Following the Big Bang, there came the Milky Way, black holes, space debris and vast constellations. Gulliver sets out on a space voyage to study unknown and mysterious life forms.
“I fly, I fly, I fly, ”
“I see light ”
The inspiration for this production is Jonathan Swift’s work, Gulliver’s Travels. For the 18th century scientist Gulliver, the sea is an infinite universe. As he navigates the oceans, he has one amazing experience after another.
In this 21st century adaptation of this story, Gulliver pilots a spaceship to navigate the vastness of outer space. He visits the planets of Lilliput, The Immortals and Ravens. During his travels, he faces numerous challenges and strange obstacles. From these experiences, he begins to find the answers to his questions about life and the universe.
To create Gulliver’s Dream, artistic director Roland Olbeter made use of automated machinery to control specially made marionettes. They are lifelike, but also of childlike imagination. Music is recorded by ten opera singers and 10 robot musicians. This is a futuristic and light time travel opera.
Roland Olbeter, Idea and Director
Roland Olbeter was born in Hannover, Germany, but has lived in Barcelona, Spain since 1986. He has been trained academically in the violin and has worked as a naval engineer. Later, he became interested in theater and opera productions, sound effects and automated mechanical installations. He has worked closely and for a long time with La Fura dels Baus, which is also based in Spain. He designed the major element of the opening ceremony of the Barcelona Olympic Games in 1992.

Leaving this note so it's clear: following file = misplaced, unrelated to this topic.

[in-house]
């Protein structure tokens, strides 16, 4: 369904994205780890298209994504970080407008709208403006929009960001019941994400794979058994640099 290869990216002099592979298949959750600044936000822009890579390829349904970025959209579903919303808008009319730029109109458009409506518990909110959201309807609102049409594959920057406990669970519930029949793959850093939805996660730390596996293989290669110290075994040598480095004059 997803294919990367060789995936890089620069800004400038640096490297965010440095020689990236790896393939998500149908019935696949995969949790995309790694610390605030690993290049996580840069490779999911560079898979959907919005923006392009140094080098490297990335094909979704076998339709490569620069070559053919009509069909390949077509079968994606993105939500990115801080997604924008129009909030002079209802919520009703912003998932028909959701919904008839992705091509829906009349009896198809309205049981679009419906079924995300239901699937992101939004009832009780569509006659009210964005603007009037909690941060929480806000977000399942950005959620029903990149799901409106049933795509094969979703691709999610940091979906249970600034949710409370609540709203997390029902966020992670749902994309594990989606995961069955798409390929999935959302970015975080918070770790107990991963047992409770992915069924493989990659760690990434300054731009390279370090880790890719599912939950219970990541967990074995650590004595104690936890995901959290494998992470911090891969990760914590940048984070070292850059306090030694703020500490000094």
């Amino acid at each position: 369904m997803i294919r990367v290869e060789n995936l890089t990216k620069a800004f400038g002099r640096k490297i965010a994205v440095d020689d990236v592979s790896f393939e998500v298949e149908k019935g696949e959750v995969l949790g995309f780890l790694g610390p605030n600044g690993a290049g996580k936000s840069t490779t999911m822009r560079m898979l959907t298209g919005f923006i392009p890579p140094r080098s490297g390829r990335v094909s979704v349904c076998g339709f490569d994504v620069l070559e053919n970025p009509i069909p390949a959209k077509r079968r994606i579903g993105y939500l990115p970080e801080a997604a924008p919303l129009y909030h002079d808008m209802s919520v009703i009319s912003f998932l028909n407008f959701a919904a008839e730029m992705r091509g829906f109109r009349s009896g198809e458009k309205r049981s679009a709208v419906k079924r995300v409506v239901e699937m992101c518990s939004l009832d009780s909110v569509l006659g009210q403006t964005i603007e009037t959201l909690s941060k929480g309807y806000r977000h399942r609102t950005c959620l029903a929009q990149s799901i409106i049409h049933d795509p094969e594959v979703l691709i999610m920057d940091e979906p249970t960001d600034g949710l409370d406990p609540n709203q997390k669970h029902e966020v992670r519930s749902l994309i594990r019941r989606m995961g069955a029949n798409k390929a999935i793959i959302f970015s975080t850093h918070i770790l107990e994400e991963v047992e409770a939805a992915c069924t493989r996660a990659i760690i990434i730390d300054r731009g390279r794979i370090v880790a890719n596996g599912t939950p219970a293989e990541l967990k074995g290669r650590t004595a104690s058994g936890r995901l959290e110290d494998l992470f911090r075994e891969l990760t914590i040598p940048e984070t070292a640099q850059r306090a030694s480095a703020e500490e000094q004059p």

His work is technically sophisticated and unusual from the standpoint of visual art in the world of theater, and in his art works he is focused on the creation of impossible objects. Olbeter has more than 15 years of experience in designing electroacoustic musical instrument performances for art festivals and museums. He has collaborated with Spanish artist Marcel·lí Antúnez Roca, who is well known for his mechatronic performances and robotic installations. Olbeter worked to develop five types of animated musical instruments to perform the chamber opera for soprano and string quartet Orlando furioso, with music by German contemporary composer Michael Gross.
Idea and Director / Roland Olbeter
Composer / Elena Kats-Chernin
Video / Esterina Zarrillo
Puppet Sculptor/ Nico Nubiola
Puppet Manipulation / Kike Blanco
Musical Director and Producer / Carlos Fesser
Sound Conception / Urbez Capablo
Lighting Designer / Cube, Bz.
Lyrics translation／SOUN Su-ming
Narration translation／Kevin CHEN